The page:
Japan’s National Agriculture and Food Research Organization has developed this excessively complicated robot that’s able to visually recognize ripe strawberries and then delicately pluck them and drop them in a basket.
The robot operates at a speed of 9 seconds per strawberry, which is probably a minimum of 9 times slower than an experienced human would be able to do it, so I’m really not sure how the designers suggest that using robots would be 60% faster. The only way I can get that type of math to work is by using an impractical number of robots, and by impractical, I mean hugely expensive. Don’t get me wrong, I think there’s a future in agricultural robots like this… But they’re going to have to find some way of overcoming cheap and efficient human labor first. This has already happened with lots of crops, but with some exceptions, fruit is significantly more difficult, because it has a ripeness factor and bruises easily.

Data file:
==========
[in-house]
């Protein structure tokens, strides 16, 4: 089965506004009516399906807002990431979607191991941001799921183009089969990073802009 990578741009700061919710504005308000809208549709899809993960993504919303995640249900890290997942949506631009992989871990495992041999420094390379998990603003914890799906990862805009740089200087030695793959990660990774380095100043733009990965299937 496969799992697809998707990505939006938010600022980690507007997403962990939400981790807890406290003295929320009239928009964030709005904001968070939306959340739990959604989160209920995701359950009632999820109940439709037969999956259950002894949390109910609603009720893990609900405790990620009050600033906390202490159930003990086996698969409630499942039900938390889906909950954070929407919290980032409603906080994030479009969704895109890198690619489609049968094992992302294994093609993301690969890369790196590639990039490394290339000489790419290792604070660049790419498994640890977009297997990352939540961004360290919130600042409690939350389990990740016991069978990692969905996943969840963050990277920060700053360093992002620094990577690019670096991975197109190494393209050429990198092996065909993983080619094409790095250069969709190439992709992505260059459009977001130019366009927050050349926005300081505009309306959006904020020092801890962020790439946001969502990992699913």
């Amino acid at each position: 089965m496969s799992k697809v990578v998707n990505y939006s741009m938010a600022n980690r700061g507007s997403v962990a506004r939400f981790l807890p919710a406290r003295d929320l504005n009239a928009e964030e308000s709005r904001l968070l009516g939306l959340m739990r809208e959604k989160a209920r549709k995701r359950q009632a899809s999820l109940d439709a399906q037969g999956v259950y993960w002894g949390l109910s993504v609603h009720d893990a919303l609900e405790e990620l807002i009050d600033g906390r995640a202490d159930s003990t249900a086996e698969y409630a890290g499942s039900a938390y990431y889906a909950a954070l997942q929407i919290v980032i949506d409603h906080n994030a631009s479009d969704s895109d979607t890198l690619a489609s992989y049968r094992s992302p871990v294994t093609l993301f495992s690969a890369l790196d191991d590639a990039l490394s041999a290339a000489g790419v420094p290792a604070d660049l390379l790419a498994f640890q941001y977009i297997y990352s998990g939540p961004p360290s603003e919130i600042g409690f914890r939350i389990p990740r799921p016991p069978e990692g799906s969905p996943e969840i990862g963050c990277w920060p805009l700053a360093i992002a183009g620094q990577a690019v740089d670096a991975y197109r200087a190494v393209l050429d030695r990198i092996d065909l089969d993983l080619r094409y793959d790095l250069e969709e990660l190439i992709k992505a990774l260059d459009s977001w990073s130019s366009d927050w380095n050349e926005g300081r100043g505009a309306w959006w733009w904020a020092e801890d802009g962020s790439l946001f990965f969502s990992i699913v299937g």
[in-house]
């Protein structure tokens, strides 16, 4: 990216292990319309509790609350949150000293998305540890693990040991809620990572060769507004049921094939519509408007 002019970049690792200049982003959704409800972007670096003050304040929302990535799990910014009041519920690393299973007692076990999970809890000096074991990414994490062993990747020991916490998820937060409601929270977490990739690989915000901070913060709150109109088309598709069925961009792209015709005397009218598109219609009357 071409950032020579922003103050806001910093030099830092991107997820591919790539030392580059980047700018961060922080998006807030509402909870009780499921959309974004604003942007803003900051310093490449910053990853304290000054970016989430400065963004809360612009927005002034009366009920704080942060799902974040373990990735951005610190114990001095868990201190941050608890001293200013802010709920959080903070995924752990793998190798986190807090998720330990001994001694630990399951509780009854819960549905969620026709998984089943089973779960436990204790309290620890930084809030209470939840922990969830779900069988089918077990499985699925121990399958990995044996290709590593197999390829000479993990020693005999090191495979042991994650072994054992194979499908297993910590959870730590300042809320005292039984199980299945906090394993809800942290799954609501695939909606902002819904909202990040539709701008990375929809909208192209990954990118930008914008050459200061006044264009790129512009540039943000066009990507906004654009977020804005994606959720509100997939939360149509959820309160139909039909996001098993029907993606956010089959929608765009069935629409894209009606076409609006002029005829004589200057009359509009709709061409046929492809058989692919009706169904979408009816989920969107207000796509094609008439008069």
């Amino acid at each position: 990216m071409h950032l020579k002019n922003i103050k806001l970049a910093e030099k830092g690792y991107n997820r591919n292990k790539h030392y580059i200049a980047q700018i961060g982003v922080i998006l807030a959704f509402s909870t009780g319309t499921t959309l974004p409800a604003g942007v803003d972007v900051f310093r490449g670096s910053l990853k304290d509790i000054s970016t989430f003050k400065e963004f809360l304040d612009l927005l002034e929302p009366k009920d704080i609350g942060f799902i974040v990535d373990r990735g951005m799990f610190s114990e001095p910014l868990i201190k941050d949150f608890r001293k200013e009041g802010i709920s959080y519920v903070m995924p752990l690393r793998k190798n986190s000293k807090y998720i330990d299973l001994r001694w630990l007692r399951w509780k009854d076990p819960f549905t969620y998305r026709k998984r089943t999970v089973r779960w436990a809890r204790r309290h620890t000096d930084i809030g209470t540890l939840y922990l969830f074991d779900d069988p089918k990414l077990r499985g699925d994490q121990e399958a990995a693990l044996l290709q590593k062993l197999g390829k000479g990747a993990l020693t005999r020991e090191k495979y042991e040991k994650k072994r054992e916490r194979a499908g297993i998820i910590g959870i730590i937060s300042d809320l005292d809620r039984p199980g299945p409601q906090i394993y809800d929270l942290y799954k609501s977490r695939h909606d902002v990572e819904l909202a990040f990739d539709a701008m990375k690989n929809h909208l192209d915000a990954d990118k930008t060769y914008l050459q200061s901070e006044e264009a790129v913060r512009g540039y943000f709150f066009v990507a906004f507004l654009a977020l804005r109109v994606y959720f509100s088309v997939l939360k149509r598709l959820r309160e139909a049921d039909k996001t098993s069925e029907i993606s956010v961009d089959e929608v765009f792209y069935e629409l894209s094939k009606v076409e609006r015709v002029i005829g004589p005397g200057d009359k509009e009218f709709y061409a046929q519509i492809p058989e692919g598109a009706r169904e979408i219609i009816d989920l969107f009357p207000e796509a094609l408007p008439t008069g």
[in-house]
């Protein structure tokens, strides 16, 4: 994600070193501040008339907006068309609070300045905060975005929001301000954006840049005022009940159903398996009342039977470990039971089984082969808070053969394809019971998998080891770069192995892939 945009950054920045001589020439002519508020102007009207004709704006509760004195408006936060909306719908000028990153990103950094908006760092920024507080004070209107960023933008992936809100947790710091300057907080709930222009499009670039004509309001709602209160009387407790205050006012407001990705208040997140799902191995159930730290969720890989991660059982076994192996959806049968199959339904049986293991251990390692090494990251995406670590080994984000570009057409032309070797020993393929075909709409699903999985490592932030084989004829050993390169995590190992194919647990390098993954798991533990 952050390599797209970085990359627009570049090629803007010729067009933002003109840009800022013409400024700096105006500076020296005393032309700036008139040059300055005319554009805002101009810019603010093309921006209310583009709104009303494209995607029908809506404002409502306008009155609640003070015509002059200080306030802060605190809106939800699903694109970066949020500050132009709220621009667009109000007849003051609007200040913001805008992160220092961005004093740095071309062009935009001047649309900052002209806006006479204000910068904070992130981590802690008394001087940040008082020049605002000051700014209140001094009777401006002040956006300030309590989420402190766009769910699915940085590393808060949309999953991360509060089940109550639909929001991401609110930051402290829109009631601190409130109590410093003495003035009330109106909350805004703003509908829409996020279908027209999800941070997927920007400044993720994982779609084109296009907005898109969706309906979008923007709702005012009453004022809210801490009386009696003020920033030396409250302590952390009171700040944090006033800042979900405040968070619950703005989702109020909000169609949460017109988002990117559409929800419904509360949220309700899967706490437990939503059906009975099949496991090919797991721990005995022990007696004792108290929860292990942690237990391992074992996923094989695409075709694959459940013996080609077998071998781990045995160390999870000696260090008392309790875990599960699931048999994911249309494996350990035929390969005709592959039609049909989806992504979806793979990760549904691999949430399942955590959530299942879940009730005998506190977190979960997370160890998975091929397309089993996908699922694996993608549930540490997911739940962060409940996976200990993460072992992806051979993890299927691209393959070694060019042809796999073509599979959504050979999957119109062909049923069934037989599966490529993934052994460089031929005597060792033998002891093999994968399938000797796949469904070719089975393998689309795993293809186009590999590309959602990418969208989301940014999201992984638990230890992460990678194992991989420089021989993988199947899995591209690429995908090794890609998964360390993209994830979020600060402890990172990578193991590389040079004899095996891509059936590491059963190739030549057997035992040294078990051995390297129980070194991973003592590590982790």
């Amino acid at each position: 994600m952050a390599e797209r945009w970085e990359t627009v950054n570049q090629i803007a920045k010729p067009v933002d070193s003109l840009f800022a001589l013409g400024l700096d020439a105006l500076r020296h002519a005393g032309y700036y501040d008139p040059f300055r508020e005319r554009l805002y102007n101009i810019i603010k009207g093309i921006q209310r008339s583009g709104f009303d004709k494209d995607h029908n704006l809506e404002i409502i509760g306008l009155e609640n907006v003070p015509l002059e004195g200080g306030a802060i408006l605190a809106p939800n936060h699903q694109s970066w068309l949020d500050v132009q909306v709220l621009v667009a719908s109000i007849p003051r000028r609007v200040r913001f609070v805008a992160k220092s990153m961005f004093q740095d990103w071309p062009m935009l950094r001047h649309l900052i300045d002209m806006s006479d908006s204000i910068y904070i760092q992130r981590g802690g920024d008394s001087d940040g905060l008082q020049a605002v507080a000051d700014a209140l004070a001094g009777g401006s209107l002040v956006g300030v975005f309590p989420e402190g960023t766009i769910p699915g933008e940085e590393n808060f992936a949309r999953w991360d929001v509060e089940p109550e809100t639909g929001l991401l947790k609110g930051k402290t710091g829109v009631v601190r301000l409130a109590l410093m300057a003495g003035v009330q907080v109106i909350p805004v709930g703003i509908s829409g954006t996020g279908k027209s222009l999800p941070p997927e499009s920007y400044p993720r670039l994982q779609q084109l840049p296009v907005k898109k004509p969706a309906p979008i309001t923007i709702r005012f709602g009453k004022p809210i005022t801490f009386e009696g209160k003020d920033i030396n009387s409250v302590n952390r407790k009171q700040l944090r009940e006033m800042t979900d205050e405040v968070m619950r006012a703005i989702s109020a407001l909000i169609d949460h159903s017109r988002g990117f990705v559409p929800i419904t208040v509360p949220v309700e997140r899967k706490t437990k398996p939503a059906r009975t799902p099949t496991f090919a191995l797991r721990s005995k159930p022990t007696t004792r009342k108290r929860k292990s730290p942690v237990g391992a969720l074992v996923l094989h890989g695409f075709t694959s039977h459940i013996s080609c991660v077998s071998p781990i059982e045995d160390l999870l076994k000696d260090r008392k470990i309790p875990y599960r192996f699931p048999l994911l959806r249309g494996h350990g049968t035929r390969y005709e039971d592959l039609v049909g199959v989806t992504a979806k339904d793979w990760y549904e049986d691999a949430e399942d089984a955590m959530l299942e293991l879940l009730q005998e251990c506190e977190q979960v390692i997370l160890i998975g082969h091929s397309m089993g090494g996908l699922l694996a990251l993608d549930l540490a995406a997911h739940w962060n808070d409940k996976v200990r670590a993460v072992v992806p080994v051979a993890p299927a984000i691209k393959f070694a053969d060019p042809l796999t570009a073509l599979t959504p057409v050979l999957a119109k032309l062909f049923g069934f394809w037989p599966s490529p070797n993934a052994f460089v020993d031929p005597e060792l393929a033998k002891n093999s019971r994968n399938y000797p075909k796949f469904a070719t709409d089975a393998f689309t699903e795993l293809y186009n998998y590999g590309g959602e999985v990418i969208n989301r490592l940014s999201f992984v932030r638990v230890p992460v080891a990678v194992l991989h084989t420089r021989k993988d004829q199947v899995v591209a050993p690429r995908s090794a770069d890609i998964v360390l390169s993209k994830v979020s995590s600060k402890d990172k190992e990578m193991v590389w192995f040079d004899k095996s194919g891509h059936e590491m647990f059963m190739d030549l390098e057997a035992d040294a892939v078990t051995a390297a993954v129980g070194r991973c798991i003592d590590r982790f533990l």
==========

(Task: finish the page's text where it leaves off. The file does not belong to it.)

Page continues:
The strawberry harvesting robot is currently being tested in the field, with a more practical production version due next year.
Via [ CrunchGear ]
Evan Ackerman is a senior editor at IEEE Spectrum. Since 2007, he has written over 6,000 articles on robotics and technology. He has a degree in Martian geology and is excellent at playing bagpipes.